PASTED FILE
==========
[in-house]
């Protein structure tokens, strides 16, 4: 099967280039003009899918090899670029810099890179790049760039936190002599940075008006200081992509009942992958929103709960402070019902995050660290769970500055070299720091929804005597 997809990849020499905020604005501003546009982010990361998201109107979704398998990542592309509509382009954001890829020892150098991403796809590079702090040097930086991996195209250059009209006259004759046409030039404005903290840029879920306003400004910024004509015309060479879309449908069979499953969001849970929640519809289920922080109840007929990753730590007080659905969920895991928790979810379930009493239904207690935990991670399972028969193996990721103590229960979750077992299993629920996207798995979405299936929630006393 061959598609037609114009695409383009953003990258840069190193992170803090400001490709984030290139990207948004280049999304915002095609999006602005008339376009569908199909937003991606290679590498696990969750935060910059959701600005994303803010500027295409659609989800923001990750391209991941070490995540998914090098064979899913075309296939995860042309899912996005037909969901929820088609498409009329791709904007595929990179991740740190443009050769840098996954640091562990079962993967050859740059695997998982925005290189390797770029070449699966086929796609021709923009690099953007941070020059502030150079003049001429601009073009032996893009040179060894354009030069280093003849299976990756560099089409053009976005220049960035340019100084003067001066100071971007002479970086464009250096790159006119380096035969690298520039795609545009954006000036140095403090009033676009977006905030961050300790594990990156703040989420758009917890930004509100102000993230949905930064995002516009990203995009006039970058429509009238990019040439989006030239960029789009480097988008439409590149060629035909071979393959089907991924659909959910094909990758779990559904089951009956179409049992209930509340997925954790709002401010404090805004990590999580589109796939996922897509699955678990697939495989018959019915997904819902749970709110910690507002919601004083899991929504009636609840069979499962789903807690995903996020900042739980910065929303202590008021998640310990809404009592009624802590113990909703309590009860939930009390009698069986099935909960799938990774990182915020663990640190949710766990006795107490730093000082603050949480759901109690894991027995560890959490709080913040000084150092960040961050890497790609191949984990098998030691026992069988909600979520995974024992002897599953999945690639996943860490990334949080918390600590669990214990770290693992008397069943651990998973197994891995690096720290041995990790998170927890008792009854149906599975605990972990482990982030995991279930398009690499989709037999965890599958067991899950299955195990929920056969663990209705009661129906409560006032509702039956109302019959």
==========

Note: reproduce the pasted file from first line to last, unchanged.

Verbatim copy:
[in-house]
């Protein structure tokens, strides 16, 4: 099967280039003009899918090899670029810099890179790049760039936190002599940075008006200081992509009942992958929103709960402070019902995050660290769970500055070299720091929804005597 997809990849020499905020604005501003546009982010990361998201109107979704398998990542592309509509382009954001890829020892150098991403796809590079702090040097930086991996195209250059009209006259004759046409030039404005903290840029879920306003400004910024004509015309060479879309449908069979499953969001849970929640519809289920922080109840007929990753730590007080659905969920895991928790979810379930009493239904207690935990991670399972028969193996990721103590229960979750077992299993629920996207798995979405299936929630006393 061959598609037609114009695409383009953003990258840069190193992170803090400001490709984030290139990207948004280049999304915002095609999006602005008339376009569908199909937003991606290679590498696990969750935060910059959701600005994303803010500027295409659609989800923001990750391209991941070490995540998914090098064979899913075309296939995860042309899912996005037909969901929820088609498409009329791709904007595929990179991740740190443009050769840098996954640091562990079962993967050859740059695997998982925005290189390797770029070449699966086929796609021709923009690099953007941070020059502030150079003049001429601009073009032996893009040179060894354009030069280093003849299976990756560099089409053009976005220049960035340019100084003067001066100071971007002479970086464009250096790159006119380096035969690298520039795609545009954006000036140095403090009033676009977006905030961050300790594990990156703040989420758009917890930004509100102000993230949905930064995002516009990203995009006039970058429509009238990019040439989006030239960029789009480097988008439409590149060629035909071979393959089907991924659909959910094909990758779990559904089951009956179409049992209930509340997925954790709002401010404090805004990590999580589109796939996922897509699955678990697939495989018959019915997904819902749970709110910690507002919601004083899991929504009636609840069979499962789903807690995903996020900042739980910065929303202590008021998640310990809404009592009624802590113990909703309590009860939930009390009698069986099935909960799938990774990182915020663990640190949710766990006795107490730093000082603050949480759901109690894991027995560890959490709080913040000084150092960040961050890497790609191949984990098998030691026992069988909600979520995974024992002897599953999945690639996943860490990334949080918390600590669990214990770290693992008397069943651990998973197994891995690096720290041995990790998170927890008792009854149906599975605990972990482990982030995991279930398009690499989709037999965890599958067991899950299955195990929920056969663990209705009661129906409560006032509702039956109302019959």